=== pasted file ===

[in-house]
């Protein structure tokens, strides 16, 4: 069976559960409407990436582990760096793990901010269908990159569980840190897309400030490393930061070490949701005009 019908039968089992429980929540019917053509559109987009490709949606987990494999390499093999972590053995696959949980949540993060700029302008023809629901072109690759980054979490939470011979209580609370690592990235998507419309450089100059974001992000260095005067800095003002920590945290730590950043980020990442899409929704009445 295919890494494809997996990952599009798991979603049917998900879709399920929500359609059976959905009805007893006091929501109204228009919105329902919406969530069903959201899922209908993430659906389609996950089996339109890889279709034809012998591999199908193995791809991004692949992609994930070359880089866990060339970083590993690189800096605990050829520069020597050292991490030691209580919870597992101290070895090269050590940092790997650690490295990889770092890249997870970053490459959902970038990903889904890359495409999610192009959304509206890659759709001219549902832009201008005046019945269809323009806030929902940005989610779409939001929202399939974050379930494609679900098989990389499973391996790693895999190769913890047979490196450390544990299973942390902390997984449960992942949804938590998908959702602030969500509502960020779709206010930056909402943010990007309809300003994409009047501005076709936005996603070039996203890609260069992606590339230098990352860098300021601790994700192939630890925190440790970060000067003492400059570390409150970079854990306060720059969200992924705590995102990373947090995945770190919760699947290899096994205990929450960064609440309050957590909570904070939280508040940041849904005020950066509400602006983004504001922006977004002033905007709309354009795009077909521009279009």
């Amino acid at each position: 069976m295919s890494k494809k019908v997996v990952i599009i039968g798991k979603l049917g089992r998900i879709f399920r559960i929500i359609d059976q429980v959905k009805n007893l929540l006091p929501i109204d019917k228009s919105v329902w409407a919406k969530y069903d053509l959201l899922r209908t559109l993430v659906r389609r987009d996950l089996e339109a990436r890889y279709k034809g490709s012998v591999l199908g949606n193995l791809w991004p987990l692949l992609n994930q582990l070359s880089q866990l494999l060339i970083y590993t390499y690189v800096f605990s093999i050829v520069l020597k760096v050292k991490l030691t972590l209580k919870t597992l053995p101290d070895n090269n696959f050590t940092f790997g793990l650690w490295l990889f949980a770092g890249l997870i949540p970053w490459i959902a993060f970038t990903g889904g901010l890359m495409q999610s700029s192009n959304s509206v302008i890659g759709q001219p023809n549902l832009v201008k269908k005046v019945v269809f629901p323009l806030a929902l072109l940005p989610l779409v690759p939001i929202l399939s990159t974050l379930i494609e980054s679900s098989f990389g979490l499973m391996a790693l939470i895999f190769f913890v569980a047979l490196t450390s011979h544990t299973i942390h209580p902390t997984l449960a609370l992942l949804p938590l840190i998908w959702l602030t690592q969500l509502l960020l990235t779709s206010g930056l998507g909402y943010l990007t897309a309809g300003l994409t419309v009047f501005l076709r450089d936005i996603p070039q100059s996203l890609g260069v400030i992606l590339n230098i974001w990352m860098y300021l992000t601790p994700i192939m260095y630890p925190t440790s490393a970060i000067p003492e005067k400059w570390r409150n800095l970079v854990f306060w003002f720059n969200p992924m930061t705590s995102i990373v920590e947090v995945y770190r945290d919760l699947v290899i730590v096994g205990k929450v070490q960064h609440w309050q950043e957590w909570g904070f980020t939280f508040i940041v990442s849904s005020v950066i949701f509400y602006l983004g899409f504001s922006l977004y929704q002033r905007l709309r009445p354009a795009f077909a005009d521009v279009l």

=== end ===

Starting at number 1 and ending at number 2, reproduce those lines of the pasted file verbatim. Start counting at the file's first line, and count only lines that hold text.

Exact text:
[in-house]
């Protein structure tokens, strides 16, 4: 069976559960409407990436582990760096793990901010269908990159569980840190897309400030490393930061070490949701005009 019908039968089992429980929540019917053509559109987009490709949606987990494999390499093999972590053995696959949980949540993060700029302008023809629901072109690759980054979490939470011979209580609370690592990235998507419309450089100059974001992000260095005067800095003002920590945290730590950043980020990442899409929704009445 295919890494494809997996990952599009798991979603049917998900879709399920929500359609059976959905009805007893006091929501109204228009919105329902919406969530069903959201899922209908993430659906389609996950089996339109890889279709034809012998591999199908193995791809991004692949992609994930070359880089866990060339970083590993690189800096605990050829520069020597050292991490030691209580919870597992101290070895090269050590940092790997650690490295990889770092890249997870970053490459959902970038990903889904890359495409999610192009959304509206890659759709001219549902832009201008005046019945269809323009806030929902940005989610779409939001929202399939974050379930494609679900098989990389499973391996790693895999190769913890047979490196450390544990299973942390902390997984449960992942949804938590998908959702602030969500509502960020779709206010930056909402943010990007309809300003994409009047501005076709936005996603070039996203890609260069992606590339230098990352860098300021601790994700192939630890925190440790970060000067003492400059570390409150970079854990306060720059969200992924705590995102990373947090995945770190919760699947290899096994205990929450960064609440309050957590909570904070939280508040940041849904005020950066509400602006983004504001922006977004002033905007709309354009795009077909521009279009």